USDA recently released its "America’s Diverse Family Farms, 2017 Edition," based on data collected from approximately 18,500 farms. USDA researchers share these conclusions:
- Farming is still overwhelmingly comprised of family businesses. Ninety-nine percent of U.S. farms are family farms, and they account for 90% of farm production.
- Small farms make up 90% of the farm count and operate half of the farmland. The largest share of farm production (45%), however, occurs on large-scale family farms, although small farms account for half of poultry and hay production.
- Small farms are much more likely than larger farms to have an operating profit market (OPM) of less than 10%, an indicator of high financial risk. Between half and three-fourths of small farms have an OPM that is low — depending on the farm type — compared with 31-42% of midsize and large-scale farms. Households operating small farms often receive substantial off-farm income to support their farms and living expenses. Nevertheless, some small farms in each type operate in the low-risk zone, with an OPM greater than 25%, as do more than 40% of large and very large farms.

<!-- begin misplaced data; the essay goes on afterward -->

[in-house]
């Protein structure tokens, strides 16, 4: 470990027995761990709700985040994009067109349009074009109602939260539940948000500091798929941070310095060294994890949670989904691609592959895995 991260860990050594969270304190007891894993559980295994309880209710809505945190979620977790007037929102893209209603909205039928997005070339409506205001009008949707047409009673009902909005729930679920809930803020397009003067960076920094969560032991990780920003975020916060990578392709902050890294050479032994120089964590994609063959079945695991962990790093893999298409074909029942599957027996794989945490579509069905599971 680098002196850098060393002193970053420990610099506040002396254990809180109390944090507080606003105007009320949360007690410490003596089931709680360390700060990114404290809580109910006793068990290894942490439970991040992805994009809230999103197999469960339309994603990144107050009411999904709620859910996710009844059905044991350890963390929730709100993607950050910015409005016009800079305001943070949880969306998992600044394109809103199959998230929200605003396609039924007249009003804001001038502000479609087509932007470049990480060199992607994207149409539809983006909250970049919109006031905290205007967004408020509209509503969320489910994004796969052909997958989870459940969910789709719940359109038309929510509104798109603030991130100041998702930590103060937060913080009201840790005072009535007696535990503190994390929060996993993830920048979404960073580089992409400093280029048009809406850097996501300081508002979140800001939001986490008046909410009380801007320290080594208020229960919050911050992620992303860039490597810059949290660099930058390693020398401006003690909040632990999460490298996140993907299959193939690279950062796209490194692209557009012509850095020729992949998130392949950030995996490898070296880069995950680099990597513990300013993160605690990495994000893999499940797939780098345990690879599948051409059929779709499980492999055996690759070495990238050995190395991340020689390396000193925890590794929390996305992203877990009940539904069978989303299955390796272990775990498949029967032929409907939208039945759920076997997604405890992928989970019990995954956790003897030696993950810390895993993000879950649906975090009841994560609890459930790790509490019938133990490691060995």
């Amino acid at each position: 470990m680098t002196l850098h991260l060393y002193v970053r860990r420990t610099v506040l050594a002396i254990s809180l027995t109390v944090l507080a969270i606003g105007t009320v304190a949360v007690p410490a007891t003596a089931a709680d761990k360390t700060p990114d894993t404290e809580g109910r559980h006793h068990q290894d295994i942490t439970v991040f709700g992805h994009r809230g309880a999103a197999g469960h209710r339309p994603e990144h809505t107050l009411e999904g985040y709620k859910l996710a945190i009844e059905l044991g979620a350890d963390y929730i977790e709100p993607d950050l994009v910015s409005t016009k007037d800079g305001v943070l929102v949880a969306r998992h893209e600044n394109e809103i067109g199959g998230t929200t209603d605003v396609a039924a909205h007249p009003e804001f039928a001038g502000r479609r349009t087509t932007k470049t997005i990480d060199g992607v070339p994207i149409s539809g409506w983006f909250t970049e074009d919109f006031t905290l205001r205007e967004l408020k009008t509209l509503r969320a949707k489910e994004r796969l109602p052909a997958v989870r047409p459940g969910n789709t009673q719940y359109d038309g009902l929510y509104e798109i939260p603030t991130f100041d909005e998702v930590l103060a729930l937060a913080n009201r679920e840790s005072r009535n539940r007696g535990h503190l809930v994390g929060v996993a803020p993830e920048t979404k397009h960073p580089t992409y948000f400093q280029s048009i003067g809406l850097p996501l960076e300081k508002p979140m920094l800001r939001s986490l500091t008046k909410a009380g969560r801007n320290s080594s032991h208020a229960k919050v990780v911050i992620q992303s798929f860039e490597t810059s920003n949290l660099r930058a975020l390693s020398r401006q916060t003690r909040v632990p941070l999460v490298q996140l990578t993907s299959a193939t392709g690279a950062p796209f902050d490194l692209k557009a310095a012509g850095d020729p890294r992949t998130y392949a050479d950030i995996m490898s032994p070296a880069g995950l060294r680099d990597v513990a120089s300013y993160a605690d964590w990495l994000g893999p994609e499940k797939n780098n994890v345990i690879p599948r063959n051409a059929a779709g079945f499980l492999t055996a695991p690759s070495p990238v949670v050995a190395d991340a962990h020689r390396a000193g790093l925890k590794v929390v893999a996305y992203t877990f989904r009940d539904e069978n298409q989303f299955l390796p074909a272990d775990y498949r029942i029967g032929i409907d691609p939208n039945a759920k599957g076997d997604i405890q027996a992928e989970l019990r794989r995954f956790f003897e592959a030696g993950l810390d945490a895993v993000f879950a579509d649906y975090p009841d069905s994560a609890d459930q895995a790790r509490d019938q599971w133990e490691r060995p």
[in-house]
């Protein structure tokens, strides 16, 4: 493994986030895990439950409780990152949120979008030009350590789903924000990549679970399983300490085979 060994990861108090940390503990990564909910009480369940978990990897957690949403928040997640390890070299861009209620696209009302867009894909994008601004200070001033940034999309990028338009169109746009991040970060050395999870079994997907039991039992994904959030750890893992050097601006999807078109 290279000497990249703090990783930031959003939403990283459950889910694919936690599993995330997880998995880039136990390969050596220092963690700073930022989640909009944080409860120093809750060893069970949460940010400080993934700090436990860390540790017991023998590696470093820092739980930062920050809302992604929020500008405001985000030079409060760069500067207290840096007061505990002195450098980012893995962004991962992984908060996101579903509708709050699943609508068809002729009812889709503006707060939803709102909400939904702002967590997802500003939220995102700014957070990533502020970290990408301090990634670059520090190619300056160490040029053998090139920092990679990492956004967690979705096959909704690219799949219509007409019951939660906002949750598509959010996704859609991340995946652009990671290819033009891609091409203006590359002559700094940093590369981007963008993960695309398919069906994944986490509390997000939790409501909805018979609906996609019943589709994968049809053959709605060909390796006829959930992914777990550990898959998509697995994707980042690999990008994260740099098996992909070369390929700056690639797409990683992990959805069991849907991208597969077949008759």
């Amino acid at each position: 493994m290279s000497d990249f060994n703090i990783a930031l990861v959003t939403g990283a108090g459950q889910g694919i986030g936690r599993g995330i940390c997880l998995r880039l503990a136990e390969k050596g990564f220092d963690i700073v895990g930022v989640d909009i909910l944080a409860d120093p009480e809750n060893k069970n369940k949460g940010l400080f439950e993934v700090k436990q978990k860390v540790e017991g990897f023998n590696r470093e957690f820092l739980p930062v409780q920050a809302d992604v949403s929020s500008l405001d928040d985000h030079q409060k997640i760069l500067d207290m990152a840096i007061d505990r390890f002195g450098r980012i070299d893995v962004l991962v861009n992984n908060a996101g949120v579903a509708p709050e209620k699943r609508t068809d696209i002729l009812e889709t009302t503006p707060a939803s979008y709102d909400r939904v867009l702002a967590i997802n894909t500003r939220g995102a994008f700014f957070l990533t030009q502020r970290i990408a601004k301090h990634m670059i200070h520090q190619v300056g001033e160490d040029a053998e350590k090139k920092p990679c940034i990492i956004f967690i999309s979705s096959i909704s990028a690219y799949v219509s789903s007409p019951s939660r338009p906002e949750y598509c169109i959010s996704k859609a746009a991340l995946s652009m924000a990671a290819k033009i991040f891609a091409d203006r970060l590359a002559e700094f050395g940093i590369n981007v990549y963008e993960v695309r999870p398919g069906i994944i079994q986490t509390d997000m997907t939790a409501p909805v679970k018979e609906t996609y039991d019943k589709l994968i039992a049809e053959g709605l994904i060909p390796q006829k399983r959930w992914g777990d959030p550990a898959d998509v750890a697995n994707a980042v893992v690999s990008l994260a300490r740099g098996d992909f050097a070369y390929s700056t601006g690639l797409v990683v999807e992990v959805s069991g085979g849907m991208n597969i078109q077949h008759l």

- Farm households in general are neither low income nor low wealth. Only 38% of farm households had income less than the median for all U.S. households in 2016, and 3% had wealth less than the U.S. median. Small-farm households rely heavily on off-farm sources for their income, so general economic policies — such as tax or economic development policy — can be as important to them as traditional farm policy.
Read the full report.